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Title History and extent of introgressive hybridization in Puget Sound rockfishes (Sebastes auriculatus, S. caurinus, and S. maliger)
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Date Accessioned
University/Publisher University of Washington
Abstract Natural hybridization is common in closely related species especially where they invade novel habitat. The patterns of introgressive hybridization are often asymmetrical and are attributed to various influences from selection to gene flow and dispersal. Hybridization has previously been detected in S. auriculatus, S. caurinus, and S. maliger in Puget Sound (the southern Salish Sea) but the details of the history and direction of introgression are incomplete. These Pacific rockfish species are sympatric over most of their geographic range but hybridization has only been detected in Puget Sound. In order to measure interspecific gene flow, we used sequence data from one mitochondrial locus, three nuclear intron loci, and one coding gene to compare interspecific gene flow between collections from the Salish Sea and the Pacific coast. Although ancestral polymorphisms could not be excluded in the analysis of phylogenetic trees, coalescence analysis provided clear evidence for broad-scale, asymmetrical introgression from S. maliger into S. auriculatus and S. caurinus and a much lower incidence of introgression between S. auriculatus and S. caurinus. The absence of F1 hybrids was consistent with historical hybridization events or ongoing, low-level hybridization in the Salish Sea. Although hybrids were found in high frequency, introgressed rockfish in the Salish Sea appear to maintain the morphological characters and coloration of pure parental species morphology. This rockfish hybrid system, with asymmetrical introgression and the maintenance of parental species, may prove useful to study both mechanisms that maintain species boundaries and processes that facilitate speciation.
Subjects/Keywords coalescence; introgression; mitochondria; nuclear introns; phylogenetics; sequence; Fisheries and aquatic sciences; Molecular biology; Fisheries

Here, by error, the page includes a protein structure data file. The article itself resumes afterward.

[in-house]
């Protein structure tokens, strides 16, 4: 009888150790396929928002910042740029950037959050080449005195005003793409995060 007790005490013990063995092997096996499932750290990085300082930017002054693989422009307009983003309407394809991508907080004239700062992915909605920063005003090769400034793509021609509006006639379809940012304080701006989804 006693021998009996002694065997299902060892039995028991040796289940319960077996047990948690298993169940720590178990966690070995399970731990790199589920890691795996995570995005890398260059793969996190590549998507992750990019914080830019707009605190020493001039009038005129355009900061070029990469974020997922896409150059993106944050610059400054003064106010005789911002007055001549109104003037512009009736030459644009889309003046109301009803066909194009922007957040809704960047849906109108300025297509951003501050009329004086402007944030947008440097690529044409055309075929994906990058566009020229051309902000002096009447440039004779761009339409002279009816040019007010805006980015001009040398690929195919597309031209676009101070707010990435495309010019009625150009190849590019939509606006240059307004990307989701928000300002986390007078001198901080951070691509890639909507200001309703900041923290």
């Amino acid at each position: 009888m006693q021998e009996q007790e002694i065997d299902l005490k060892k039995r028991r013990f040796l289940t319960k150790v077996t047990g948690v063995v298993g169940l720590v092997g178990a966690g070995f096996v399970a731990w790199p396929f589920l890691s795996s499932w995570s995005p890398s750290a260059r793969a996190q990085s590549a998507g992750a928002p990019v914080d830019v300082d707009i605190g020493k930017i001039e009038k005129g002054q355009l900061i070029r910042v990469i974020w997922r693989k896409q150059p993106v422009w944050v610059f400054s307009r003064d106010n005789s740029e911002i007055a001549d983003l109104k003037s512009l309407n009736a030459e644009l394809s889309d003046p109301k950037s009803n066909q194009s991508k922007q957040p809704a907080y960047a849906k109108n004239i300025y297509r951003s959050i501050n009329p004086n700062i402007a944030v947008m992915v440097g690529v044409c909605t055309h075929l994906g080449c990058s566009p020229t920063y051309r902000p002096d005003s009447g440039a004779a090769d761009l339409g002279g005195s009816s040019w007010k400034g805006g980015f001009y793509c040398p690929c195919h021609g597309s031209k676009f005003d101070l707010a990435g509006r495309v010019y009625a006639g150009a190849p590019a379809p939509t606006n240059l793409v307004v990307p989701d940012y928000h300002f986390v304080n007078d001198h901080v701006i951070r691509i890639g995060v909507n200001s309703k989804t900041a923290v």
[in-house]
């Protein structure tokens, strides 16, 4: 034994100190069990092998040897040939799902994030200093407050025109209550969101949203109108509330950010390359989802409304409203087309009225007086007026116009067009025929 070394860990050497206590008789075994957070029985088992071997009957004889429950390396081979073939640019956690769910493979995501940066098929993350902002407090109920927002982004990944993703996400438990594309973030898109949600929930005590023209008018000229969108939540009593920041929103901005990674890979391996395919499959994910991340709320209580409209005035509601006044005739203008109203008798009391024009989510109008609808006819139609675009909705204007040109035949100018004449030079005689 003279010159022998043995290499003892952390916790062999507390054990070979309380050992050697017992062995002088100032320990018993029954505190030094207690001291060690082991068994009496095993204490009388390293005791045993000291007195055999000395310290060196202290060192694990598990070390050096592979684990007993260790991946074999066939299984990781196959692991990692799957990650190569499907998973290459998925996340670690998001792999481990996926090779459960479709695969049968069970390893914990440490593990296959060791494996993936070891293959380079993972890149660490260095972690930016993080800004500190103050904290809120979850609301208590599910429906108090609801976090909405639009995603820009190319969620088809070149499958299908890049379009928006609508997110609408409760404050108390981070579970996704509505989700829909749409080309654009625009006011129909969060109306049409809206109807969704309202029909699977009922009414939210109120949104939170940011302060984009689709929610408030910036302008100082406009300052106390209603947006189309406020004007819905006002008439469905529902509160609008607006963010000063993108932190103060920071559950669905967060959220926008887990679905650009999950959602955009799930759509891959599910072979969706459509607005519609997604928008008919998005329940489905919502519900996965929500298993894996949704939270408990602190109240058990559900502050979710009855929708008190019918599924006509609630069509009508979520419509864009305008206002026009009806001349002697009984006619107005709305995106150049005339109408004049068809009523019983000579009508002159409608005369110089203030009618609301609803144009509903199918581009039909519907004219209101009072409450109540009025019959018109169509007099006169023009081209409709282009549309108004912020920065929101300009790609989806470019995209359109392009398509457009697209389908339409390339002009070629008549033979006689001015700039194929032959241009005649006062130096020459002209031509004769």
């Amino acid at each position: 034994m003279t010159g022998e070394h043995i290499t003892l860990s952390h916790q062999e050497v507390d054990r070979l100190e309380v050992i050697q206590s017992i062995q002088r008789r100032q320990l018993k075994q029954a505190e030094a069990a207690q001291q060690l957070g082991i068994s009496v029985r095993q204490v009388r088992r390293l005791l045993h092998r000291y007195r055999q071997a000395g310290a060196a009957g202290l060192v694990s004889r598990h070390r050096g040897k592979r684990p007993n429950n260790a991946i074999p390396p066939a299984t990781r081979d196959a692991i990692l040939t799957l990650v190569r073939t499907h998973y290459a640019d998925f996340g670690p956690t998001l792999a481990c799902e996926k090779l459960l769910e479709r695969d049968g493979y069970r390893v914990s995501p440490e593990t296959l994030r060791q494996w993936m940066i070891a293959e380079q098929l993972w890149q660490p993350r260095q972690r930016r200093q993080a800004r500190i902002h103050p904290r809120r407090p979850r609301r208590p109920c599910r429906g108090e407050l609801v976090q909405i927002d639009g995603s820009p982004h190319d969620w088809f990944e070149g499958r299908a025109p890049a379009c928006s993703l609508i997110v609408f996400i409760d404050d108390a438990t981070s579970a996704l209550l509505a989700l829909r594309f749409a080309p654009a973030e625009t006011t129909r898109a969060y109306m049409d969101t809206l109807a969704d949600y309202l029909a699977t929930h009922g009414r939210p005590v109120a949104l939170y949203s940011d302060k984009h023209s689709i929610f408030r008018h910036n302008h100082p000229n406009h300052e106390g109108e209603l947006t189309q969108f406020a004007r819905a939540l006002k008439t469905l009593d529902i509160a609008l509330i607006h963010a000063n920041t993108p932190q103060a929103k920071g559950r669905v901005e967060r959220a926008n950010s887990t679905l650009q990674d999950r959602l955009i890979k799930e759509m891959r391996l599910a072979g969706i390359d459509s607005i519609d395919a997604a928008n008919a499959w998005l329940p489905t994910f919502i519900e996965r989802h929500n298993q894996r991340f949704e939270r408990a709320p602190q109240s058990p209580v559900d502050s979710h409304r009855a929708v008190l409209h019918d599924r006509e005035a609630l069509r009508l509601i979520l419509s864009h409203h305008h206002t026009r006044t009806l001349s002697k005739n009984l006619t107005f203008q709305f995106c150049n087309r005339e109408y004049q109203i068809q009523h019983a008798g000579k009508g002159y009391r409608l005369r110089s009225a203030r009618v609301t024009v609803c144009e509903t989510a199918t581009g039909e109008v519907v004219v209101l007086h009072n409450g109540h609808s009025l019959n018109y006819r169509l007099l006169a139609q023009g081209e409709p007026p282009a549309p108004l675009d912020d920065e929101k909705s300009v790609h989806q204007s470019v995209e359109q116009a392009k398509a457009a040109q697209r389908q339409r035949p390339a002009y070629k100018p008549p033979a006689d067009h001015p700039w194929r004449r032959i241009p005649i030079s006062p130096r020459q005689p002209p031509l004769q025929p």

Contributors Hauser, Lorenz (advisor)
Language en
Rights Copyright is held by the individual authors.
Country of Publication us
Record ID handle:1773/21967
Repository washington
Date Retrieved
Date Indexed 2020-01-07
Issued Date 2013-02-25 00:00:00
Note [] Thesis (Master's) – University of Washington, 2012;

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…distinguish between incomplete lineage sorting and introgressive hybridization in closely related species is to compare gene trees from mitochondrial and several independent nuclear genetic loci (Funk and Omland 2003). The maternally inherited…

…haploid mitochondrial locus is expected to evolve to species monophyly faster than diploid biparentally inherited nuclear loci (Palumbi 2001). Monophyly at nuclear loci genealogies and shared polymorphisms at the mitochondria DNA can therefore be…

…interpreted as evidence for mitochondrial DNA introgression (Redenback and Taylor 2002). However, this assumes that mitochondrial DNA is more susceptible to introgressive hybridization than nuclear loci (Rieseberg and Soltis 1991; Avise 1994…

…segregating sites in both the coastal and Salish Sea populations separately. All individuals used for analysis had complete sequence and locus data. All nucleotide gaps were removed from the sequence data and diploid nuclear data for each species group and…

…changes in populations. To determine non-recombining (NR) blocks from the nuclear DNA sequence, we tested for intralocus recombination using the “4 gamete test” method (Hudson and Kaplan 1985) implemented in DNAsp. The program output…

…used for the IMa2 analysis were one or two of the largest NR blocks from each nuclear locus sequence in addition to the entire Cytb locus sequence (see results). To get a rough estimate of population size (q) as a starting point for…

…expectation from maternal inheritance of a haploid mitochondrial genome compared to bi-parental inheritance of diploid nuclear loci, an inheritance scalar for the cytochrome b mitochondrial locus was set to 0.25 and the nuclear loci each were set to 1. Results…

…x29; (haplotypes 22 and 12, Figure 1.3, Table 1.S1). Trees from nuclear loci were generally less resolved among coastal morphological species, complicating the distinction of hybridization and ancestral polymorphism. The Ets tree had 15…

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